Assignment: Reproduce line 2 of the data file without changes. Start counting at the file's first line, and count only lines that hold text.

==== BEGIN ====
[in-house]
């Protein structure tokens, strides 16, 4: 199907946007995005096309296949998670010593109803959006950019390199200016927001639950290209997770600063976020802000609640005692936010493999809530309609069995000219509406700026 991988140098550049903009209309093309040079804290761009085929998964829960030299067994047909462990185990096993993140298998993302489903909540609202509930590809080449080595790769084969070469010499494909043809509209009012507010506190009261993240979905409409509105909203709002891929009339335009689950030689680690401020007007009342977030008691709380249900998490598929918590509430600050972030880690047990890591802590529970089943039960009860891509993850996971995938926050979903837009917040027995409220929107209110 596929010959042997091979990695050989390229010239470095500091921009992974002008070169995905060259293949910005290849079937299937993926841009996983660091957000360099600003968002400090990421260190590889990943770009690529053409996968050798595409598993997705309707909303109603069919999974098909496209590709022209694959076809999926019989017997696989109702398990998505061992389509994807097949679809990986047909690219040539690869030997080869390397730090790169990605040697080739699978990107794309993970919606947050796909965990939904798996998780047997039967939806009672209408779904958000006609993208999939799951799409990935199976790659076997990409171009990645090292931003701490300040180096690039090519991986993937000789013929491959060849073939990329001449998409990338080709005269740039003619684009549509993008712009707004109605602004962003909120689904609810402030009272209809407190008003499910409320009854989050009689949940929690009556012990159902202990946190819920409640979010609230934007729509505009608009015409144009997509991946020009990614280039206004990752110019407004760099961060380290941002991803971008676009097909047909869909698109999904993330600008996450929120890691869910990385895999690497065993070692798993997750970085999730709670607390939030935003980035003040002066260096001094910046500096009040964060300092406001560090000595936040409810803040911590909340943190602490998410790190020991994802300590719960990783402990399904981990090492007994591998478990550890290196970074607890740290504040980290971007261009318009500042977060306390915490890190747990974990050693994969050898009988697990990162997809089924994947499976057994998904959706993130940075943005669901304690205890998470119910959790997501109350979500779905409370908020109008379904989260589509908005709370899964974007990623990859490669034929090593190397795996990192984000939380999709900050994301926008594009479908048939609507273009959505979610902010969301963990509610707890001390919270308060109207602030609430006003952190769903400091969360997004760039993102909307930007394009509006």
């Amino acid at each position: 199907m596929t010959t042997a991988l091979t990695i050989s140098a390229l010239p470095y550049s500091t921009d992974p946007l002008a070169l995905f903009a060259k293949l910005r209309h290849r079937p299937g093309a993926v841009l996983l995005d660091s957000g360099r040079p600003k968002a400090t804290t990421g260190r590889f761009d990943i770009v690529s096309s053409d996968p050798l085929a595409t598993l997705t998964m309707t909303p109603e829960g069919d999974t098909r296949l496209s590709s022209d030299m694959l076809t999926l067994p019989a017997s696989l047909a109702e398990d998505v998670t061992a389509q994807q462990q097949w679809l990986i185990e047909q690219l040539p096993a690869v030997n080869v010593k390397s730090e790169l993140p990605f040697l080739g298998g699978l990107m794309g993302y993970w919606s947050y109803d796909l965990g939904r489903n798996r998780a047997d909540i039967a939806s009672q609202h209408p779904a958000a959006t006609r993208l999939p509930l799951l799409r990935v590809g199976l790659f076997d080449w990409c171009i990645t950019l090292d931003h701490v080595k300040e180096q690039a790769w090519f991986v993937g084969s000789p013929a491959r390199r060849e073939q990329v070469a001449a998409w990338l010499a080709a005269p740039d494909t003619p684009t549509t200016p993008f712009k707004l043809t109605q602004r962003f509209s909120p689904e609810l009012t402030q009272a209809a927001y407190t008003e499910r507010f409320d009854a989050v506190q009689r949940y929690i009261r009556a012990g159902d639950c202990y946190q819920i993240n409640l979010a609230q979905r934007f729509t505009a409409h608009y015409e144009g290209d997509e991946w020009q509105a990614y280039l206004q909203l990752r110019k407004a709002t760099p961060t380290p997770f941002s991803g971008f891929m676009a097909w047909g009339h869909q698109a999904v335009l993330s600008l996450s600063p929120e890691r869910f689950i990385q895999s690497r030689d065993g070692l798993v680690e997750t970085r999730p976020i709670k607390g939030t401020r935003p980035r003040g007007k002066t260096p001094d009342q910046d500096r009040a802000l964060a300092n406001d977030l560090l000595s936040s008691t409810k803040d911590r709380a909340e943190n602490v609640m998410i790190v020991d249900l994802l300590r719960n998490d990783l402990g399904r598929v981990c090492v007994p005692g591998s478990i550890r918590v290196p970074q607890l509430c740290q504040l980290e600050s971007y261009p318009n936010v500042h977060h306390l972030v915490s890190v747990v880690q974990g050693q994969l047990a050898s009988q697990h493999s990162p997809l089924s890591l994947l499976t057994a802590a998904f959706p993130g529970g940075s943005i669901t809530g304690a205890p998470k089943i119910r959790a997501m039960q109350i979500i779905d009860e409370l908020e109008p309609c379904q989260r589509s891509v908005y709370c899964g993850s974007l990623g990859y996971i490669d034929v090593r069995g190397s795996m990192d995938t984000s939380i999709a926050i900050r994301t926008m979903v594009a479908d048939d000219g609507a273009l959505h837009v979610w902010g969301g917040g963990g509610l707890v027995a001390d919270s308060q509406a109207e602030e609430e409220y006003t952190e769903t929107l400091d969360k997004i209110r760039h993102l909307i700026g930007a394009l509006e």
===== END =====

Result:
């Protein structure tokens, strides 16, 4: 199907946007995005096309296949998670010593109803959006950019390199200016927001639950290209997770600063976020802000609640005692936010493999809530309609069995000219509406700026 991988140098550049903009209309093309040079804290761009085929998964829960030299067994047909462990185990096993993140298998993302489903909540609202509930590809080449080595790769084969070469010499494909043809509209009012507010506190009261993240979905409409509105909203709002891929009339335009689950030689680690401020007007009342977030008691709380249900998490598929918590509430600050972030880690047990890591802590529970089943039960009860891509993850996971995938926050979903837009917040027995409220929107209110 596929010959042997091979990695050989390229010239470095500091921009992974002008070169995905060259293949910005290849079937299937993926841009996983660091957000360099600003968002400090990421260190590889990943770009690529053409996968050798595409598993997705309707909303109603069919999974098909496209590709022209694959076809999926019989017997696989109702398990998505061992389509994807097949679809990986047909690219040539690869030997080869390397730090790169990605040697080739699978990107794309993970919606947050796909965990939904798996998780047997039967939806009672209408779904958000006609993208999939799951799409990935199976790659076997990409171009990645090292931003701490300040180096690039090519991986993937000789013929491959060849073939990329001449998409990338080709005269740039003619684009549509993008712009707004109605602004962003909120689904609810402030009272209809407190008003499910409320009854989050009689949940929690009556012990159902202990946190819920409640979010609230934007729509505009608009015409144009997509991946020009990614280039206004990752110019407004760099961060380290941002991803971008676009097909047909869909698109999904993330600008996450929120890691869910990385895999690497065993070692798993997750970085999730709670607390939030935003980035003040002066260096001094910046500096009040964060300092406001560090000595936040409810803040911590909340943190602490998410790190020991994802300590719960990783402990399904981990090492007994591998478990550890290196970074607890740290504040980290971007261009318009500042977060306390915490890190747990974990050693994969050898009988697990990162997809089924994947499976057994998904959706993130940075943005669901304690205890998470119910959790997501109350979500779905409370908020109008379904989260589509908005709370899964974007990623990859490669034929090593190397795996990192984000939380999709900050994301926008594009479908048939609507273009959505979610902010969301963990509610707890001390919270308060109207602030609430006003952190769903400091969360997004760039993102909307930007394009509006």